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Fixed Income Manager of the Year: Brandywine Global Investment Management

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What You Need to Know

  • David Hoffman of Brandywine Global Investment Management takes fixed income honors.
  • The fund was positioned well for the liquidity crunch of March 2020.

David Hoffman

Title: Chairman

Years with firm: 26

Years in financial services: 46

Investment/asset class focus: Fixed income

Firm name: Brandywine Global Investment Management

Firm headquarters: Philadelphia

Number of employees: 210

AUM as April 30, 2021: $64 billion

If the Federal Reserve sticks with its new framework to let inflation top 2% for some period of time as long as it averages 2%, then the Brandywine Global Opportunities Bond Fund is “perfectly positioned,” says David Hoffman, chairman and head of fixed income at Brandywine Global Investment Management, which won the Envestnet/Investment Advisor Manager of the Year award in the Fixed Income category, out of a group of 115 peers.

The fund was also perfectly positioned for the liquidity crunch in March 2020, when the COVID-19 pandemic took hold in the U.S. and the Trump administration declared a national emergency.

“We had no corporate bonds going into the disaster in March, [but] on March 23 when the Fed came in, we bought all the long-term corporate bonds we could,” Hoffman says. “We want to buy corporates when they’re cheap and sell them when they get a little expensive. …

Instead of playing defense, we played offense. We managed our fear and went where the value was, which is the secret of long-term bond management.”

That “flexible and opportunistic” approach combined with investments in only “high-conviction ideas” led the fund to a 12.52% gain in 2020 compared with 9.2% for its benchmark, according to Envestnet.

Those gains are even more impressive given that the fund was underperforming its benchmark by 11% in the first quarter of 2020. Needless to say, it far outperformed its benchmark and peers in the remaining three quarters.

Envestnet credits the firm’s “deep and experienced team that has been implementing the same investment process over a number of decades,” which has led to “exemplary” long-term performance on an absolute and risk-adjusted basis.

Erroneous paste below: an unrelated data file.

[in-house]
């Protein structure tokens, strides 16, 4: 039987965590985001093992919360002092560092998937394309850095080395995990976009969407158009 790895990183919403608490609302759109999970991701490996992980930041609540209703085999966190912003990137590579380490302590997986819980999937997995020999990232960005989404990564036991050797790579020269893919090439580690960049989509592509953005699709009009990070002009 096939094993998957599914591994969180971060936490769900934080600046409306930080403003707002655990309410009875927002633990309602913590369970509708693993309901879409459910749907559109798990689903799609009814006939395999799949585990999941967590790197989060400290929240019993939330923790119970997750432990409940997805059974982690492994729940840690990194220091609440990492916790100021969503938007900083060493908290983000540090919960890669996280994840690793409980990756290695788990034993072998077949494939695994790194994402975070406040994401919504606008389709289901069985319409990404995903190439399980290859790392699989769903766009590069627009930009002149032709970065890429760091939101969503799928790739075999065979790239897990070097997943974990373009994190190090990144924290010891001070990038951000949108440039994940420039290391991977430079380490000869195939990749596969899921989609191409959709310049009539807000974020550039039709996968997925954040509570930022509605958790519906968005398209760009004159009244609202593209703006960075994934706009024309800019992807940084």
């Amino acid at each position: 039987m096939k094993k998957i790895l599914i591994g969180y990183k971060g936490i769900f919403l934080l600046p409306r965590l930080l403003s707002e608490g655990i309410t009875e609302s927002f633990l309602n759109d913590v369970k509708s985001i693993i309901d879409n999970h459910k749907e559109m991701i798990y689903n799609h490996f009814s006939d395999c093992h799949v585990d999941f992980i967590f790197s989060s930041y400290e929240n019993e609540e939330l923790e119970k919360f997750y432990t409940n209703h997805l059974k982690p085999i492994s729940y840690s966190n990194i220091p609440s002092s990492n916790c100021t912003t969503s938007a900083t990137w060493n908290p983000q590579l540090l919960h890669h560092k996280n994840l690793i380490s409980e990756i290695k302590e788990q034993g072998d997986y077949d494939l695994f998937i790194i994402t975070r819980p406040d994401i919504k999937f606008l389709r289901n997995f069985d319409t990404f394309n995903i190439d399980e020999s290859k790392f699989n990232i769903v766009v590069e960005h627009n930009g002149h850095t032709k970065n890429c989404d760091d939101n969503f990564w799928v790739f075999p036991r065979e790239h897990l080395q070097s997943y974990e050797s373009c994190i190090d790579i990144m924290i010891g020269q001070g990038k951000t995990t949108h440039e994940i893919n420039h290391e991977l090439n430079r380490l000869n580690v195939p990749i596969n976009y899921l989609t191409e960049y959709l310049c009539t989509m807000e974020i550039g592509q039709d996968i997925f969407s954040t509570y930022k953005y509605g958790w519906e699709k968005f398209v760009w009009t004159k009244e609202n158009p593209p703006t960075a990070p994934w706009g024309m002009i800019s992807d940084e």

They add that “the fund’s elevated risk profile can lead [to] bouts of significant short-term underperformance, with 2020 being a perfect example.” Those differences “underscore the importance of a long-term investment horizon with this strategy.”

In the long term, the fund has placed in the top quartile for absolute returns for almost 70% of rolling three-year periods since its inception in late 2006.

Hoffman describes that management as buying money — or rather, buying the future return on money, which consists of interest rate return and real yield spread return for corporate bonds and currencies that may appreciate or depreciate. “We manage uncertainty,” he says. “When there is a lot of uncertainty, there’s almost always a lot of value.”

He says the fund tries to isolate three major risks in the bond market: duration, credit risk and currency risk, which it sometimes hedges, and looks for relatively high growth rates around the world.

It starts with a top-down analysis of the fundamentals of different countries, looking for value. “The higher the real yield — the spread between yield and inflation — the more potential value there is. But you have to adjust for the quality of a country,” Hoffman explains.

The fund looks to identify pricing anomalies across countries, sectors and currencies, a minimum average portfolio credit quality of A- or better and an effective duration of one to 10 years. It aims to beat its benchmark target by at least 2%, and it has achieved a 3.5% excess gain for 25 years, he says. Turnover averages about 50% a year.

The fund typically holds 10 to 30 positions, but that can rise if it holds more corporate and mortgage securities. The portfolio now has about 30 positions, a duration of 2.3 years, which is a measure of its sensitivity to interest rate changes and far below the 8.5 duration of the FTSE World Government Bond Index and the almost 10-year duration of the fund in mid-2020, Hoffman points out.

At the end of March 2021, nearly 60% of the portfolio was in U.S. securities, including cash, but it also owned fixed-income securities from Mexico, South Africa, Malaysia, Colombia, Brazil, Indonesia, Australia, Canada and Poland.

Hoffman, who manages the fund with four other portfolio managers, says that in addition to the normal drivers of value he is watching Federal Reserve policy, inflation data, the U.S. dollar and the data on COVID vaccinations around the world.